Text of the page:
March 24, 2014

"'Competition is Good,' Said the Apple to the Orange"

"And while the law of competition may be sometimes hard for the individual,it is best for the race, because it ensures the survival of the fittest in every department."
                                                                                                                              - Andrew Carnegie

Competition; it brings out the best in people. Or at least the best the individual has to offer. Competition has always proven to be a way to have people excel IF they have the drive to be better, do better and effect change. It is clearly visible in pro sports, in the American free enterprise system and, to bring it to a more direct discussion, our association.
When you have one person running for an elected position the voters, get no CHOICE, no say in the matter. This may cause a candidate to go on cruise control, never really having to thoroughly explain their platform and their vision.
Every once in awhile, we have contested elections meaning more than one candidate is running for an elected office. More than one candidate running means we don’t have any one on cruise control, no one ordained. In 2014, at the national level of our association and for the first time in five years, we have a contested election for 3rd vice chairman of the National Association of Home Builders. We actually have the opportunity to see the next senior officer under fire, speaking on their beliefs, demonstrating how they can help our members be more successful and no matter how successful you are you can always strive to be a little bit more successful. This is America after all. If you are more successful that means you are better protected from outside influences looking to harm your business. Being successful also means to become more profitable. If builders are profitable, they build more. If they build more, associates gain more opportunities to sell. If that happens, local HBAs have better opportunities to gain more non dues revenue as well as retention and recruitment.
We don’t really know what’s on a candidate’s mind unless they are truly pressed. Uncontested means vanilla platforms. Contested delivers a very clear message. It also places a spotlight on each candidate as we hear from them on their platforms as well as answering questions from our membership. We get a chance to see and hear a little more clearly when our candidates are seen in that brighter light.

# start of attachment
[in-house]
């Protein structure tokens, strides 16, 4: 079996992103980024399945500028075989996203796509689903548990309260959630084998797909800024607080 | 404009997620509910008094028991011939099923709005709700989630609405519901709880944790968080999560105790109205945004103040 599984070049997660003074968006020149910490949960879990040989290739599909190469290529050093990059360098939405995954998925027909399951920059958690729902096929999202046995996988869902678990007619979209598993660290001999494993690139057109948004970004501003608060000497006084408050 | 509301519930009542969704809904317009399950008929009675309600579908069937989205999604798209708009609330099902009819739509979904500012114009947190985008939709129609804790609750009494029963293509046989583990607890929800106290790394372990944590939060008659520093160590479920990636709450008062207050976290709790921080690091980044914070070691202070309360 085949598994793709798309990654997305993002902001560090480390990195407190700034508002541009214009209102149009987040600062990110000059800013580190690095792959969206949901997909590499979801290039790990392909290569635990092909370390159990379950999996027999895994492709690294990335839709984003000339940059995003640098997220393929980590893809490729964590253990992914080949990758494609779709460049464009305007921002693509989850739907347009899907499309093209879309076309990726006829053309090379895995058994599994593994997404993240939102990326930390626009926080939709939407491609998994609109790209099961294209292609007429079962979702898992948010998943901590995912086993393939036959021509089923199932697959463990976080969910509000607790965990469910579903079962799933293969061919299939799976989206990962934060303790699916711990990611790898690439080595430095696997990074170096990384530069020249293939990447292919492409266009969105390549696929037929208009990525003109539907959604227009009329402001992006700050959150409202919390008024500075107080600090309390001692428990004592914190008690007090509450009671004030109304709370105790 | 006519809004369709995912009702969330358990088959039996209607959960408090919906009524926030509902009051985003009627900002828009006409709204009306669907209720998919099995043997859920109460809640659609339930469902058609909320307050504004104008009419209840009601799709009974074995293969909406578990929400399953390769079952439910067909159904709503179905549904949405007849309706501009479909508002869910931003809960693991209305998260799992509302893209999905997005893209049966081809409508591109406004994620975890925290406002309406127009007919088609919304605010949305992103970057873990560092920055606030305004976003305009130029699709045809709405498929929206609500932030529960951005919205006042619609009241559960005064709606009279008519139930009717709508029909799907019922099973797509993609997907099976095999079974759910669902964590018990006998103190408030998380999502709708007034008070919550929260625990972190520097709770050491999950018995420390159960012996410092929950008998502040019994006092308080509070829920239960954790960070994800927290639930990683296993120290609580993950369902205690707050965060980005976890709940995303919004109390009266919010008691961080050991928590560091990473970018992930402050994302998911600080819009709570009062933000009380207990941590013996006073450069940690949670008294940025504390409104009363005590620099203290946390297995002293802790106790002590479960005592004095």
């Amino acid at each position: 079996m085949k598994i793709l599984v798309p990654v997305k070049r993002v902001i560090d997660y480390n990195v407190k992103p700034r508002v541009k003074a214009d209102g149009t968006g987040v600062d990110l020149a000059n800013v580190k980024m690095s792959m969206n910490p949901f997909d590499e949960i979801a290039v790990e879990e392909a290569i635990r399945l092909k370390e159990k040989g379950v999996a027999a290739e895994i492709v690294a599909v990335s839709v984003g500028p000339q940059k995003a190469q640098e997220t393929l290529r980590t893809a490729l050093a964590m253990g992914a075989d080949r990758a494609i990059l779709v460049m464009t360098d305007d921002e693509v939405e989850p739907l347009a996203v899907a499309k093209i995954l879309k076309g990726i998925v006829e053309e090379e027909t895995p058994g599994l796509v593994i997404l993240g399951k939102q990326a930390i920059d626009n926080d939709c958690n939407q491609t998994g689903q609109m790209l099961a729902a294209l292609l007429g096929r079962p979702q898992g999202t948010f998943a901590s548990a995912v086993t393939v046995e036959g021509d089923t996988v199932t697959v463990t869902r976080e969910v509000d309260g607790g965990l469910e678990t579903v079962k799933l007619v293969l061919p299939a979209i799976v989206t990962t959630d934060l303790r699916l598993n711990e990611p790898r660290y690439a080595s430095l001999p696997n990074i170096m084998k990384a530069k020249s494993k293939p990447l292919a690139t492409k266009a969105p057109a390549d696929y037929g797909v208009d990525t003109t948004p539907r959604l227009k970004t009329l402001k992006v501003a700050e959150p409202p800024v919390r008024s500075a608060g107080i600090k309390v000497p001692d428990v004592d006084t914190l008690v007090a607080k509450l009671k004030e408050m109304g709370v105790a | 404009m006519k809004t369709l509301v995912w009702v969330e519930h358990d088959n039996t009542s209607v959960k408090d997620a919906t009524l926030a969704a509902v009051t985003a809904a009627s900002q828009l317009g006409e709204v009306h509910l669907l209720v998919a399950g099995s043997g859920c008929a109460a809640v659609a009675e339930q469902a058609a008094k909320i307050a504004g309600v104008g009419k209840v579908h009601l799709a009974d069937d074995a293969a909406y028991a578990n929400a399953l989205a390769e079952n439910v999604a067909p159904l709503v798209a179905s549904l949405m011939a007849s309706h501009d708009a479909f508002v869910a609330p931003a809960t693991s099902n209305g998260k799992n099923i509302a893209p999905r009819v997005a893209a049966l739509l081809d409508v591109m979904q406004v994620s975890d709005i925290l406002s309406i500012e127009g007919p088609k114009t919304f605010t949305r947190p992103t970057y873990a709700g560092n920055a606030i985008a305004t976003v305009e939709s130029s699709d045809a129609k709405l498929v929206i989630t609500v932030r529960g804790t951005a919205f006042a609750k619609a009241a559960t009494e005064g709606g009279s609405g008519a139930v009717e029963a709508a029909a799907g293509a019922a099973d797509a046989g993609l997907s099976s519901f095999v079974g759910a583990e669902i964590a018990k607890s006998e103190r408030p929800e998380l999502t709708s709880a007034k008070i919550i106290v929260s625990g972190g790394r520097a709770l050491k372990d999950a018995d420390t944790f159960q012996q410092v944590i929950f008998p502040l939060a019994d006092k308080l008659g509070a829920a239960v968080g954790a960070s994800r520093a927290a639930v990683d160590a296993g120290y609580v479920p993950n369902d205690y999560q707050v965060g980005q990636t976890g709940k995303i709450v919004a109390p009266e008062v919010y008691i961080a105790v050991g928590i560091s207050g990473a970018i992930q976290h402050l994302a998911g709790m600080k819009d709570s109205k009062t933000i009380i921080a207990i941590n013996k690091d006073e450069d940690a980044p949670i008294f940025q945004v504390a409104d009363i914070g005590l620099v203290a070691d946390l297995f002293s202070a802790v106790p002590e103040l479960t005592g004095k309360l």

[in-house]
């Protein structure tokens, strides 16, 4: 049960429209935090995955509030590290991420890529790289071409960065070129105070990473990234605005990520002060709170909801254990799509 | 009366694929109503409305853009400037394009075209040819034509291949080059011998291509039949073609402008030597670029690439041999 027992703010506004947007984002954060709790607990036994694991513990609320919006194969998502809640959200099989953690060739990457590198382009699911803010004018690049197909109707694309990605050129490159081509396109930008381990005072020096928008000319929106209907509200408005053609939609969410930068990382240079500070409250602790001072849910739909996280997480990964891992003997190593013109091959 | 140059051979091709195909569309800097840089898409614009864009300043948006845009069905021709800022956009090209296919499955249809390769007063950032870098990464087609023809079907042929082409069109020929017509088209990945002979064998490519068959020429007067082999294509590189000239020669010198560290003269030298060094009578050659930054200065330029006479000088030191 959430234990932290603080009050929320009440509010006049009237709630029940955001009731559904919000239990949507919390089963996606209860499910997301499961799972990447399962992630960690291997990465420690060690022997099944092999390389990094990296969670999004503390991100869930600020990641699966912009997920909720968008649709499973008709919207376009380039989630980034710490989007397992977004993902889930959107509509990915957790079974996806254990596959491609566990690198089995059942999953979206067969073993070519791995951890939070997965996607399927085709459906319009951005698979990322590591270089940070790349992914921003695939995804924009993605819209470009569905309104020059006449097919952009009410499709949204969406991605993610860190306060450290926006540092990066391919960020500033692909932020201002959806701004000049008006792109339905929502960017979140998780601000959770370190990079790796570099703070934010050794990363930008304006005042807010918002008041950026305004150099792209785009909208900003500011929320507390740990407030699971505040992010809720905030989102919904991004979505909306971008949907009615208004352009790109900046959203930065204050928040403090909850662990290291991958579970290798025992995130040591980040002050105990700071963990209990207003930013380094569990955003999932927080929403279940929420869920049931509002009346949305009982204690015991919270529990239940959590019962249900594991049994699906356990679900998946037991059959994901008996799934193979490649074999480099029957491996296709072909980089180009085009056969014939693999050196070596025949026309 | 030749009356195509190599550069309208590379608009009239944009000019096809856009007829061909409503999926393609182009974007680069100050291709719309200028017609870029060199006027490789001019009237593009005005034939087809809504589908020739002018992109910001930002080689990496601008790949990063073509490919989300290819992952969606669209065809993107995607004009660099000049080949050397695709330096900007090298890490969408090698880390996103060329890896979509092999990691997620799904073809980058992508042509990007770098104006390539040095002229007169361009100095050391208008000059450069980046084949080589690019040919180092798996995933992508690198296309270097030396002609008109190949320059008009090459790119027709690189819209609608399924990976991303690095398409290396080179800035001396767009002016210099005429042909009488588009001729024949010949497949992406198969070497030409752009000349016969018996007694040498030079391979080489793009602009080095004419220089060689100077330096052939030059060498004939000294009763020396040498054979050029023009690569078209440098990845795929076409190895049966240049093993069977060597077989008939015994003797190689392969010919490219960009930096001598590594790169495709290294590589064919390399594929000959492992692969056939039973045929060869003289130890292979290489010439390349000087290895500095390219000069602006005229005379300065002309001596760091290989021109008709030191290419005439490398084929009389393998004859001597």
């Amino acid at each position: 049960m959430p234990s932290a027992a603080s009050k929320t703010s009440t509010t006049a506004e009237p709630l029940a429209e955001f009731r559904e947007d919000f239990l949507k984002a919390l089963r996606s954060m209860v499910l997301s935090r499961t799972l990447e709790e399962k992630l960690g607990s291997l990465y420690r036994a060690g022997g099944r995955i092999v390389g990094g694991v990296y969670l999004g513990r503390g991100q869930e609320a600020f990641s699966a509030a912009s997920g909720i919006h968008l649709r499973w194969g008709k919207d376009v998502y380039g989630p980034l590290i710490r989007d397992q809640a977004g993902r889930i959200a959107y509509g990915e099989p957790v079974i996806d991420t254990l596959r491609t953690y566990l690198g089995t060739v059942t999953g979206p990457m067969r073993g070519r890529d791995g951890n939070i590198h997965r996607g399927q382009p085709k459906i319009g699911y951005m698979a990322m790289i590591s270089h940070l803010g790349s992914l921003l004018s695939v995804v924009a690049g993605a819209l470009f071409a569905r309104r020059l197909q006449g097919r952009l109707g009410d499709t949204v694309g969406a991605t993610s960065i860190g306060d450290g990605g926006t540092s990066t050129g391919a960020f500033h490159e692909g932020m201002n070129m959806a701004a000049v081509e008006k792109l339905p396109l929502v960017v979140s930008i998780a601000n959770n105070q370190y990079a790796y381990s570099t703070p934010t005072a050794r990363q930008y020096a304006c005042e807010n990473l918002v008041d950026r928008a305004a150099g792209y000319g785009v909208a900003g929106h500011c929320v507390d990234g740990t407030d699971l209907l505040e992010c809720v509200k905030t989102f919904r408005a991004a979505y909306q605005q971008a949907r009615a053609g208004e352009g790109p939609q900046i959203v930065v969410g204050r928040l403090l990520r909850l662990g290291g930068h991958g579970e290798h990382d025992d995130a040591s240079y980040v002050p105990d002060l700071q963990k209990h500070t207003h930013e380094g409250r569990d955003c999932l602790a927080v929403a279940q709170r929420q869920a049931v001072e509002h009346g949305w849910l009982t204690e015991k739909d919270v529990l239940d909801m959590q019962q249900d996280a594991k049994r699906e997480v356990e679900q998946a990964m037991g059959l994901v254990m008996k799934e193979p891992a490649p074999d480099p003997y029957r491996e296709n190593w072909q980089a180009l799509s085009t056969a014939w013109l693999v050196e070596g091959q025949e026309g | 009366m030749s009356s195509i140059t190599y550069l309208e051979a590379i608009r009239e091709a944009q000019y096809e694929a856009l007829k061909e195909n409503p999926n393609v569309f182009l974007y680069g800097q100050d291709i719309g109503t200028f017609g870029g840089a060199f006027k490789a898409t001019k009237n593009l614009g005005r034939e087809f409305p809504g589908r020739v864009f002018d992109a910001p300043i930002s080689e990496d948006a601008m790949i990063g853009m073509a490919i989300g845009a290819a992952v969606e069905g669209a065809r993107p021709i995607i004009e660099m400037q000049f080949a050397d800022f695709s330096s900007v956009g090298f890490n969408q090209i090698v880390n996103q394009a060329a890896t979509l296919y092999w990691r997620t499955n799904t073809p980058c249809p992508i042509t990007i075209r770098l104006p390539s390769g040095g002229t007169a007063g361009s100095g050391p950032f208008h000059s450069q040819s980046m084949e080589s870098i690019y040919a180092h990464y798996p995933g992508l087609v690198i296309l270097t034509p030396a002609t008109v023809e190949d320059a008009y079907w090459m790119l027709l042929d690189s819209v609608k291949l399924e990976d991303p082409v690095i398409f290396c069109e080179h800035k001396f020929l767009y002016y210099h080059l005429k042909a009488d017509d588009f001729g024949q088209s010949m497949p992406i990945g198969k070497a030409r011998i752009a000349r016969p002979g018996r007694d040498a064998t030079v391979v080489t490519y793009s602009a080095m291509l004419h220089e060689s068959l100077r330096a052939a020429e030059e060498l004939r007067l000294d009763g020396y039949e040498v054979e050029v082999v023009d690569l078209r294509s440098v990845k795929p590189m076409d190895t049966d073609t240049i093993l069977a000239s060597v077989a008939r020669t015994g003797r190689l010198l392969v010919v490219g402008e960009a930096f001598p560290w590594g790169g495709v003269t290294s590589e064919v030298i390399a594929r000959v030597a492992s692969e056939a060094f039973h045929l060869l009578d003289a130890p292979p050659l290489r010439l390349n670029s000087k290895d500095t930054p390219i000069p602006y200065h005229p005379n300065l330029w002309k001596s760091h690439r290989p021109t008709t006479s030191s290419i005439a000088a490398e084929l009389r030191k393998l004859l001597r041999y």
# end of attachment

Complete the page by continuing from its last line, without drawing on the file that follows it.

What I don’t care for in contested elections is the “positions for votes” that we witness from time to time. “Support me and I will give you a chairmanship or a voting seat on a committee of your choice” is an example that I am sad to say occasionally happens. I like a candidate who will say to me “support me and I will help you with your business through our efforts as a team at NAHB” speaks volumes to me. I would accept a position because I earned it and others recognize that I have made even the slightest of a difference and not because I deliver votes. We are NAHB, not congress.

I also have a less than favorable view of opposing candidates, and their “team,” going negative against the other candidate. This happens at all levels of NAHB and it’s not the norm but does happen once in awhile. If you can’t win on what you bring to the federation, get out of the race. Does that not mean anything to the offending candidate? NAHB is not the place for negative campaigns, especially when we are fellow members. Such divisive tactics make it harder for us to stand UNIFIED as the voice of a great industry. Let's not forget that negative and derogatory comments from campaign teams are a direct reflection on that particular candidate. Campaign behavior is a true predictor of what one can expect out of a candidate in the future. What's that old saying "a leopard can't (or is it won't) change his spots?”
Yes, I believe contested elections have a great role in deciding who you trust with your livelihood and, by extension, your family and employees or co-workers and employers. It’s all about competition and the drive to bring out the best. And once you bring out the best in someone, you have improved them, translating into yet another success for our federation.
Remember, at the end of the day NAHB’s success is our success; it is your vote and you should use it wisely.

submitted by Michael Kurpiel, CGA, CGP

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